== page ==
Module D: Local Administrative Policies from a Historical Point of View: Personnel Policies and Welfare Policies in Nazi Germany

Georg Erdelbrock/Bernd Schroller


Target groups
Public servants (especially public administration officials in training or in further education) as well as groups of health care professionals


Themes and goals
In this module, we focus on the professional conduct of people working in public administration under the Nazis, using the personnel policies and welfare policies of the Nazis as a foundation. We also look at what has stayed the same in public administration in terms of personnel and structures since the Second World War. Using biographies, laws and memoranda as a starting point, participants explore the following questions: Was there such a thing as a “typical civil servant” under the Nazis? How did civil servants become a reliable pillar of the Nazi regime? In what ways and in what areas of the welfare system and health care services did administrative personnel participate in crimes and acts of marginalisation?


Our experience has been that most participants of these seminars have not considered the role of public administration under the Nazis before. For the most part, they assume that, under the Nazis, public administration institutions and employees were apolitical – that they only carried out regulatory tasks set by the state and had neither taken part in criminal acts, nor could they be made responsible for them. We thus take a closer look at the function of the Law for the Restoration of the Professional Civil Service (Gesetz zur Wiederherstellung des Berufsbeamtentums, BBG) from April 1933, which was primarily used by the Nazis not only to fire people from office who were not wanted because of their politics, but also to hire people who supported the Nazi ideology and place them in leading positions. The result of this was that administrative institutions became a key instrument of Nazi policies. Because § 3 of the BBG provided a legal basis for removing administration officials who were considered Jewish, we also use it as a starting point for discussing racist persecution in the civil service.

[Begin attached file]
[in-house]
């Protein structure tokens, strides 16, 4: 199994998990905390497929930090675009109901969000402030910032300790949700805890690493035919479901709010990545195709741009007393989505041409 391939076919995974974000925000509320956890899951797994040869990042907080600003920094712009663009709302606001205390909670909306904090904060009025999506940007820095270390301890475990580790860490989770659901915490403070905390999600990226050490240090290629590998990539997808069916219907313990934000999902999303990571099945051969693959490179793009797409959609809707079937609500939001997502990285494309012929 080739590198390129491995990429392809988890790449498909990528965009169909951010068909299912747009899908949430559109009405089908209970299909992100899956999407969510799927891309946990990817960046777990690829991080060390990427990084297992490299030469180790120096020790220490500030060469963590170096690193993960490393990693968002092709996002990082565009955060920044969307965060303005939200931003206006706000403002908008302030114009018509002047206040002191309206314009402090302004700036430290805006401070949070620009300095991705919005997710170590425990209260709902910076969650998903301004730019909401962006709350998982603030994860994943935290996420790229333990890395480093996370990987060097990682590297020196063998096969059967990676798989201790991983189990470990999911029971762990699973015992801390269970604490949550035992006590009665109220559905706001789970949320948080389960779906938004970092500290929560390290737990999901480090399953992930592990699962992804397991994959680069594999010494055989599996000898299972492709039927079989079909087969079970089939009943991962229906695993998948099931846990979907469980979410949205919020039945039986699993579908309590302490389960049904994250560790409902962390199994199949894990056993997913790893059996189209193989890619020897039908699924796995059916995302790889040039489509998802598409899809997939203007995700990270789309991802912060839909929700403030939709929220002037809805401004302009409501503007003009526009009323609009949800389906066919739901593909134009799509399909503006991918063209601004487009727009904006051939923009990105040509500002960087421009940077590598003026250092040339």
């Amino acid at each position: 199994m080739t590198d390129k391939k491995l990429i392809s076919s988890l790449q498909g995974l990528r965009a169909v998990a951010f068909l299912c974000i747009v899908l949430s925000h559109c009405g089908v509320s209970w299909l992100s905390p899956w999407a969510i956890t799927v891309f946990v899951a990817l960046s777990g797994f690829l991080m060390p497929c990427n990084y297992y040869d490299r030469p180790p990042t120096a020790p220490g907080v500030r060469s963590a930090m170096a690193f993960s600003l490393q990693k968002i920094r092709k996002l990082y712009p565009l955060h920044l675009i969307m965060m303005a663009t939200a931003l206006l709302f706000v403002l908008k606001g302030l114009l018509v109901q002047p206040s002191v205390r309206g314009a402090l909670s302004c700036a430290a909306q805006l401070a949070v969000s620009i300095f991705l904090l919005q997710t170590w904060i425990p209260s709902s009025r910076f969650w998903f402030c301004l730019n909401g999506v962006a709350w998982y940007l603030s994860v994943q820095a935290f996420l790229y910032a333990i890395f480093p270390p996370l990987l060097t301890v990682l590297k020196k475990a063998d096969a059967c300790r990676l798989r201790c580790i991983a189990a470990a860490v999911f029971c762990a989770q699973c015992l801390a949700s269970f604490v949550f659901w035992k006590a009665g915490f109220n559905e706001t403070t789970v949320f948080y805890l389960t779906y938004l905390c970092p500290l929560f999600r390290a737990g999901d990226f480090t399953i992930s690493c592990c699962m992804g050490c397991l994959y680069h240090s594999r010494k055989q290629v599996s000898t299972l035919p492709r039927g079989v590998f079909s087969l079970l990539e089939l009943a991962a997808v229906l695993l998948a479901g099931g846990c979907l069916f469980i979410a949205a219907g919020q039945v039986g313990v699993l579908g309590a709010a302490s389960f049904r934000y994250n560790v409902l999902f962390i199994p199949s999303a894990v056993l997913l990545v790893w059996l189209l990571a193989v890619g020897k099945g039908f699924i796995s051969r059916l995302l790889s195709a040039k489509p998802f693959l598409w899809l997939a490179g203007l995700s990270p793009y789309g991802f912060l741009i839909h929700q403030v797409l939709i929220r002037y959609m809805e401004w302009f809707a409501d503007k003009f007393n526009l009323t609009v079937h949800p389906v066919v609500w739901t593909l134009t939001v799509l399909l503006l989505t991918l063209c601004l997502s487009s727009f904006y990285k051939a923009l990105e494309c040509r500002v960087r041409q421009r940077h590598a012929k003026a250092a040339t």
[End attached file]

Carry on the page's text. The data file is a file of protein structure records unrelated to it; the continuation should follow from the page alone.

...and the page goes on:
In another part of the seminar in which we explore the social reality of the early 1930s, we take a closer look at what is now Germany’s oldest homeless shelter, the Pik As (Ace of Spades), located in the Neustadt neighbourhood of Hamburg. What was the impact of the global economic crisis, and how did the treatment of poverty and poor people change throughout the Nazi era? For example, the Hamburg social office was made directly responsible for the Pik As in 1938, and of the 300 people who were sent to preventive detention during the campaign “Arbeitsscheu Reich” (work-shy Reich) in Hamburg in June 1938, at least 60 people were from this establishment. A central question is therefore: What role did the public administration of Hamburg play in the marginalisation, deportation and extermination of people who were labelled “antisocial” and “life unworthy of living”


Another key issue is how the Hamburg public administration treated people who were branded as mentally ill or physically handicapped. Using files from the archives of health and social welfare offices as a starting point, the participants reconstruct the processes of persecution in detail. For example, we look at the Law for the Prevention of Hereditarily Diseased Offspring (Gesetz zur Verhütung erbkranken Nachwuchses), which was the legal basis for forced sterilisations. That the Hamburg public administration cooperated closely with the mental health asylum Heil- und Pflegeanstalt in Langenhorn, where people with mental illnesses and handicaps were placed before being deported to killing centres, marks a shift from the policy of marginalisation in the 1930s to the policy of extermination in the 1940s.


We also look at four biographies of public administration officials and discuss what chances they had to act differently within the administration, while emphasising the responsibility of individuals and stressing that civil servants were a pillar of the Nazi regime. We also look at what happened after 1945 and follow the different career paths of the officials involved after the war while discussing the denazification practices in West Germany.